To explain the observed distribution of processes, there are several strategies that one can adopt that roughly mirror the kinds of explanations used for organizational forms. For example, economic efficiency, institutional legitimacy, or resource availability might all be used as explanatory constructs. To the extent that the processes under consideration here are core business processes that transform inputs to outputs, economic efficiency is clearly a critical consideration. One interesting feature of the grammatical metaphor is that it suggests the possibility of separating this consideration from the internal structure of the process itself. To see why this is so, recall that the theory of the firm treats organizations as "black boxes," without much if any consideration for internal structure. Economic theories are largely indifferent to the possible ways of organizing, except insofar as organizing effects efficiency. Likewise, pragmatics is largely indifferent to syntax, except insofar as syntax effects the force of an utterance. Excluding economic considerations from grammar does not exclude them from organization theory, but it does simplify the theoretical work to be done by each. We can begin to imagine piecing together a set of modular, interacting components that would explain the existence of observed organizational forms. Consider again Salancik and Leblebici's (1988) restaurant grammar. Their grammar explains the variety of possible restaurants without any reference to whether one form is more economically viable. This makes sense, because these are logically separate questions. Implicitly, Salancik and Leblebici (1988) are relying on the modularity of their grammar. If we were to ask questions concerning the competitiveness of the restaurants that their grammar generates, or whether the food is tasty, we would need to look elsewhere, because these questions are outside the scope of the grammar.
Comparative statics: why do processes differ?
The grammatical framework outlined here contains no endogenous explanation for change. Following the traditions of structural linguistics, grammars are generally treated as synchronic; they can be used as indicators of diachronic change, but cannot be used to explain such changes. Within the grammatical framework, one can formulate a variety of testable hypotheses concerning the effects of changing constraints on organizational processes. For example, "As constraint X changes, what new patterns or classes of action are predicted?" This is the logic underlying Malone and Rockhart's (1991) analysis of the effects of information technology on organizational processes. As the cost of this technology goes down, it reduces certain kinds of coordination constraints. As a result, new organizational forms are possible.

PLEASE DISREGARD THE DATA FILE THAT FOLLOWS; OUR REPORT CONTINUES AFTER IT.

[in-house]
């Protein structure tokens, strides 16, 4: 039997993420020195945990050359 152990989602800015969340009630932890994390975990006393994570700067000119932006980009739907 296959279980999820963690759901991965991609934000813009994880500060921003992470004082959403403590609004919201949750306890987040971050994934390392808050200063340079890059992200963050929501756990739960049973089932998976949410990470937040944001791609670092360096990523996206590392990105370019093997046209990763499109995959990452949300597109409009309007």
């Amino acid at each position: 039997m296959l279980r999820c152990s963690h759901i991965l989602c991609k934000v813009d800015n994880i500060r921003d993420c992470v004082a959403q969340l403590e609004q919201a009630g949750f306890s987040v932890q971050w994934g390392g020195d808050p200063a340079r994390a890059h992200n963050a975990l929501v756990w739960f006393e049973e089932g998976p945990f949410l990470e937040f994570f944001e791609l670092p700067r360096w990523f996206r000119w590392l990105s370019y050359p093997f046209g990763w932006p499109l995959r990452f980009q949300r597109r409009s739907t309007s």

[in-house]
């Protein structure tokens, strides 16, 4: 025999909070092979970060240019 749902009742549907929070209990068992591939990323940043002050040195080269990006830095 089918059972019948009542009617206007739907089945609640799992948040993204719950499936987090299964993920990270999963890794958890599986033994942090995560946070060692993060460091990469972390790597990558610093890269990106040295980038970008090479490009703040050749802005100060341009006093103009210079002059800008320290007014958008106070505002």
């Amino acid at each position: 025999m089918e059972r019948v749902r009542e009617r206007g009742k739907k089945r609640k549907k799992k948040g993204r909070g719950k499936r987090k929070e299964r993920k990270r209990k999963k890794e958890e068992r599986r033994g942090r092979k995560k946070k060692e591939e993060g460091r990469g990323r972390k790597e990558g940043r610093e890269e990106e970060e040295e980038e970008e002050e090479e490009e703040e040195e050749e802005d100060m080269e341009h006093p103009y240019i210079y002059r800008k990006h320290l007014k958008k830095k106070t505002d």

The grammatical method suggested here is particularly well suited to the empirical comparison of "discrete structural alternatives" (Williamson, 1991) as they are actually practiced. Williamson (1991) maps out the structural alternatives that economize on transaction costs under various institutional regimes. While one can gain considerable insight through the study of hypothetical or idealized contracts, Leblebici (1992) suggests that differences in transactions under various institutional regimes can be conveniently expressed by using grammatical models similar to the kind proposed here. Using these models, it may be interesting to observe the sequential structure of various kinds of transactions within markets, hierarchies, and hybrid forms, to see how they differ empirically. Does the lexicon or sequence of moves in a market transaction differ from the sequence of moves in a hierarchy or a hybrid form? What accounts for the differences or lack or differences? It would be quite interesting, for example, if we learned that institutional structures have relatively little effect on the configuration of transactions compared to technological or cultural considerations.
Design of organizational processes